Fast food linked to severe asthma, allergies: study

International research has found that fast food could be linked to severe cases of asthma in youth as well as putting them at risk of allergic diseases.

The research, which came from the biggest study of children called the International Study of Asthma and Allergies in Childhood, found that young teenagers in particular were nearly 40 percent more likely to suffer from severe asthma if they are fast food more than three times a week.

According to SMH, the scientists behind the research said its findings could have "major public health significance owing to the rising consumption of fast foods" if the link turns out to be causal.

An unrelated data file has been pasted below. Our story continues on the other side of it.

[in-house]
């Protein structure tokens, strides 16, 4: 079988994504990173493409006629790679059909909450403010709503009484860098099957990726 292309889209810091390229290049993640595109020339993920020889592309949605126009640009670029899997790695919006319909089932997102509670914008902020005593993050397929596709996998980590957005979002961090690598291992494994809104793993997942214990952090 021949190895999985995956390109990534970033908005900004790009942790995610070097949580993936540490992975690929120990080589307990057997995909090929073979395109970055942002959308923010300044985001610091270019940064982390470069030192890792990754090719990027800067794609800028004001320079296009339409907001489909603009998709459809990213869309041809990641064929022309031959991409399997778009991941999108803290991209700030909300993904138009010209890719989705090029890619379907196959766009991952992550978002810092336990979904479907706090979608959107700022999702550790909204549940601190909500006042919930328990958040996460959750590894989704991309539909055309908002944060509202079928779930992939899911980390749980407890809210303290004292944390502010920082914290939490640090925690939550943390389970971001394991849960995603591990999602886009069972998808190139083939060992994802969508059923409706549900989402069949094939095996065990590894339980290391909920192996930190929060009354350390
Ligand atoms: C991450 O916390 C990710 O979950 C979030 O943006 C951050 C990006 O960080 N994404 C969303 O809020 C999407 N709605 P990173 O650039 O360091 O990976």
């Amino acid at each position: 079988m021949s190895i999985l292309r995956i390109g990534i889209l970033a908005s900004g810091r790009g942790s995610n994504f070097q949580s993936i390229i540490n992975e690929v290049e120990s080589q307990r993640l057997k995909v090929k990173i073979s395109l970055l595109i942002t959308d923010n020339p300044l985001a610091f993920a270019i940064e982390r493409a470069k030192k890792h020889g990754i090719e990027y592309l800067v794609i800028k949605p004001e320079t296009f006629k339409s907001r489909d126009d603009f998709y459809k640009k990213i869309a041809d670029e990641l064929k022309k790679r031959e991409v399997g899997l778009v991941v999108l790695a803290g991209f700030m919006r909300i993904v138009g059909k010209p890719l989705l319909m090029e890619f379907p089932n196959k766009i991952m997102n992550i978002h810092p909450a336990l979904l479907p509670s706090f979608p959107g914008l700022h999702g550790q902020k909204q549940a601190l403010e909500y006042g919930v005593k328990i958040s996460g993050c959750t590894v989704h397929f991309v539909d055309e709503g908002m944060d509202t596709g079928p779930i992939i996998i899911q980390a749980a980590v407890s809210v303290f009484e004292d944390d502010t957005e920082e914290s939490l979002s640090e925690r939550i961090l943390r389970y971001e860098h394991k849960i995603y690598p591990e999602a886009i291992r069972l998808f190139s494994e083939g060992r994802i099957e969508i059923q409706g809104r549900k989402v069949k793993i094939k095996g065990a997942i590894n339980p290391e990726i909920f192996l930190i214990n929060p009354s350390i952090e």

Unsurprisingly, the research also found that eating fruit helps to reduce your risk or suffering from asthma or allergies, with symptoms cut by 11 percent for those who ate at least three portions per week.

The risk of severe asthma increased by 27 percent in young children who regularly ate fast food, and they were also more likely to have severe eczema and rhinitis.

For teenagers, eating butter, margarine and pasta was also associated with asthma symptoms.

The study looked at 319,000 13 to 14 year olds from 51 countries and 181,000 six to seven year olds from 31 countries.


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